In fairness, you can see the similarities, but it's surely incidental.
Laura Stone, an ASMRtist who started out watching the videos to cure anxiety and help her sleep, says that she makes the clips to help people in the same way she was helped.
"If I'm experiencing a panic attack, watching a video for five minutes I feel all my anxiety symptoms fading, and then within 10 minutes I'm calmer," she told BBC News. "I wanted to help people like they helped me. People say I help them sleep. Lonely people who don't have many friends or don't go out, they feel I'm their friend."
There's quite a bit of effort that goes into creating the videos, too.
The previously mentioned Isabel does all of her videos from a pretty lush studio, complete with green screen and costume wardrobe.
The video above proves just how far the 'movement' has come, which is pretty impressive.
All-in-all it's a curious phenomenon, in the sense that it's odd that it has become so big, and odd that it has such an effect on a person. In some instances it's been known to help sooth anxiety and stress, as Laura Stone alludes to above, as well as help with sleep and general well-being.
A research paper published in 2015 aimed to find what it is that triggers the sensation in people, and whether it was the same in every subject.
Emma Barratt, a graduate student at Swansea University, and Dr Nick Davis, used 500 people who watched ASMR videos and asked them where, when and why questions, as well as about the consistency of the experiences.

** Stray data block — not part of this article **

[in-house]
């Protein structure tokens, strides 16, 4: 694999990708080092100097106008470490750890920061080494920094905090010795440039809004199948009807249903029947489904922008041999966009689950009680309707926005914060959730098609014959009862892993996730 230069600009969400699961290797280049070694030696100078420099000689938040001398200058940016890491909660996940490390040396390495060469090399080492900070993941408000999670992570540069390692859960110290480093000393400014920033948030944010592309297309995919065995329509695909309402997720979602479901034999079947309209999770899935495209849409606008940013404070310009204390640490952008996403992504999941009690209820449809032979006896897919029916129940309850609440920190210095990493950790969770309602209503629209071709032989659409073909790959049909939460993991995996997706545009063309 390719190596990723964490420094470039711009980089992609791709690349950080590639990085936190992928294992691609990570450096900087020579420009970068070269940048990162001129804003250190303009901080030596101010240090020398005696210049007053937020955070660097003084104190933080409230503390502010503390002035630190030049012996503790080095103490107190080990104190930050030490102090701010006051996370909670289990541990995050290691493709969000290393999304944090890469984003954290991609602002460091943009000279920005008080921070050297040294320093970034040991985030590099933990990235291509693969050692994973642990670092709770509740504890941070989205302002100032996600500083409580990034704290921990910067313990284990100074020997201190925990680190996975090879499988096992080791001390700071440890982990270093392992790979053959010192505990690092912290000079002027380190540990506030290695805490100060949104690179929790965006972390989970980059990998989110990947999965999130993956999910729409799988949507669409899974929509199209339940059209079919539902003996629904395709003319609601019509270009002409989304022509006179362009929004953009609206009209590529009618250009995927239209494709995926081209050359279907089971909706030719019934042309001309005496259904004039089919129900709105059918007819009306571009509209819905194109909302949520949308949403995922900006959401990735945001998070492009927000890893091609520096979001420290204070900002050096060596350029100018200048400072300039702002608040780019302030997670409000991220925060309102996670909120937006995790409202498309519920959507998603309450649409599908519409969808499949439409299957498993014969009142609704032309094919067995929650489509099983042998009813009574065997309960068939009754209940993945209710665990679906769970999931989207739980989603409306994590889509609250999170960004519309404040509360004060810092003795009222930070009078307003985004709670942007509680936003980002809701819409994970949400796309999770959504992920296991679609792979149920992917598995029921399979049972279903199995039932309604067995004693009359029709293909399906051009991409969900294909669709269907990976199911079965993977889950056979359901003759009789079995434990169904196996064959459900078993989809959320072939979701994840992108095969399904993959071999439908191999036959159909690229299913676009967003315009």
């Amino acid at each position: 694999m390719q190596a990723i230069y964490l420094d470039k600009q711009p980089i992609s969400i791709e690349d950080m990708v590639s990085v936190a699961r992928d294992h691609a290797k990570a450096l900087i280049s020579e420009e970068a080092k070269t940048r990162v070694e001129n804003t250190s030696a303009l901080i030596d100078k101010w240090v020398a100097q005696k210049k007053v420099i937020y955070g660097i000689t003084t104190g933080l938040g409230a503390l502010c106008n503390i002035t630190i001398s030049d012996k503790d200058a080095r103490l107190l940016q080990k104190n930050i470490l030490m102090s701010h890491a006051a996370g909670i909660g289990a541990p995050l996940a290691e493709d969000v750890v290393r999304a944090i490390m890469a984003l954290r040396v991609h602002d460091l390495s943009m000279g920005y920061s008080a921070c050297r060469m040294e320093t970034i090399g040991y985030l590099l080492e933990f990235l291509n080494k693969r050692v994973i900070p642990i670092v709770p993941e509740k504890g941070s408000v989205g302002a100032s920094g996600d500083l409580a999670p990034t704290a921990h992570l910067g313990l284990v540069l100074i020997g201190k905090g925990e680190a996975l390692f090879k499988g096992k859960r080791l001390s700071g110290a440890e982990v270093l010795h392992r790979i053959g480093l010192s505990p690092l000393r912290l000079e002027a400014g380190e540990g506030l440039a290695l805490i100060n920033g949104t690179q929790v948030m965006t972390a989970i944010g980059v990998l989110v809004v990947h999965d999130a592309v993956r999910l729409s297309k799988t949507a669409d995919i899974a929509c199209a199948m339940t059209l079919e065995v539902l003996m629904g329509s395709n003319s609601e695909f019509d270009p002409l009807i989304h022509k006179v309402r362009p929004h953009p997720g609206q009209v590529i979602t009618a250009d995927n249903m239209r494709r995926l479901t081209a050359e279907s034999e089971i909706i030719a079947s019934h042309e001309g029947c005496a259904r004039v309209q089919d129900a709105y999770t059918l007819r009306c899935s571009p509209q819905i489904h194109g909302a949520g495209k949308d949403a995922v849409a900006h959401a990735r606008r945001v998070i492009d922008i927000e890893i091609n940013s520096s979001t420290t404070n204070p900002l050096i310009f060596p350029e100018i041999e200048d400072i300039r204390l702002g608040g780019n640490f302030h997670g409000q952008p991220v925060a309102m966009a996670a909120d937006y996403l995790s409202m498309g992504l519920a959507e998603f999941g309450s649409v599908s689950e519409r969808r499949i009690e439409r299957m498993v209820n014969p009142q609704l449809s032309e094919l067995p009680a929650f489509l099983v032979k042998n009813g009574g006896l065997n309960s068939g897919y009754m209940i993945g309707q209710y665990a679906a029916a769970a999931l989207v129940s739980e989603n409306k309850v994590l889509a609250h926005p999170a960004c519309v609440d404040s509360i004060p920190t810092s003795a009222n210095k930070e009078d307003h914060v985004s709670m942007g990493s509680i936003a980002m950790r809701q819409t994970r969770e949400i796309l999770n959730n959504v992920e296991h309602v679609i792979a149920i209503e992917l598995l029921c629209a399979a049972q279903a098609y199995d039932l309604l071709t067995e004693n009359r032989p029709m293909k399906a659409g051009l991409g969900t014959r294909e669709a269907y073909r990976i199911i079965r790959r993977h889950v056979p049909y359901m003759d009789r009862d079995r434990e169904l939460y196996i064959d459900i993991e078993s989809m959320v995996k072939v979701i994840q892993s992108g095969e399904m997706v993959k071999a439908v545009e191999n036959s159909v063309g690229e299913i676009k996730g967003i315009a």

They found that the majority of participants watched the videos for relaxation, sleep or stress-related purposes, whereas five percent used it for sexual stimulation (what?). In terms of content - whispering, personal attention, crisp sounds and slow movements were most popular.
"There are a lot of people who latch onto some ASMR videos involving attractive women and dismiss what we found to be a very nuanced activity as exclusively sexual," Emma explains. "Our findings will hopefully dispel that idea."
In fairness, it's not really any shock that people see it as a way of having a bit of me time - people find it in anything these days.
One thing that takes it a step further is the comments on certain videos on YouTube. You can obviously log onto the site and see all the comments you like, but, specifically, on clips of people having their backs cracked (a strand of ASMR), the comments are odd. Really odd.
There's quite a big collection of chiropractor compilation videos on YouTube, which is essentially just 10 minutes of people getting their backs cracked.
The comment sections get really weird. No, really weird. Weirder than you're thinking. Okay, not that weird, but pretty weird.
It's basically a mixture of people who get some kink out of it, people who are oddly addicted to listening to other people's bones crack, and those who just seem to be lost.
We're all guilty to liking a good crack. Most of us will sit at our desks cracking our knuckles for no good reason. Despite what some people say, it doesn't cause arthritis.
The act of cracking your joints is simply gas bubbles that have been displaced, releasing them for the joint. It's pretty much harmless and is called cavitation - chiropractors use these techniques to help improve movement.
According to Dr Rachel Vreeman, there's no actual hard science behind why it's so satisfying. It's basically down to releasing nervous energy, which links it all back to ASMR.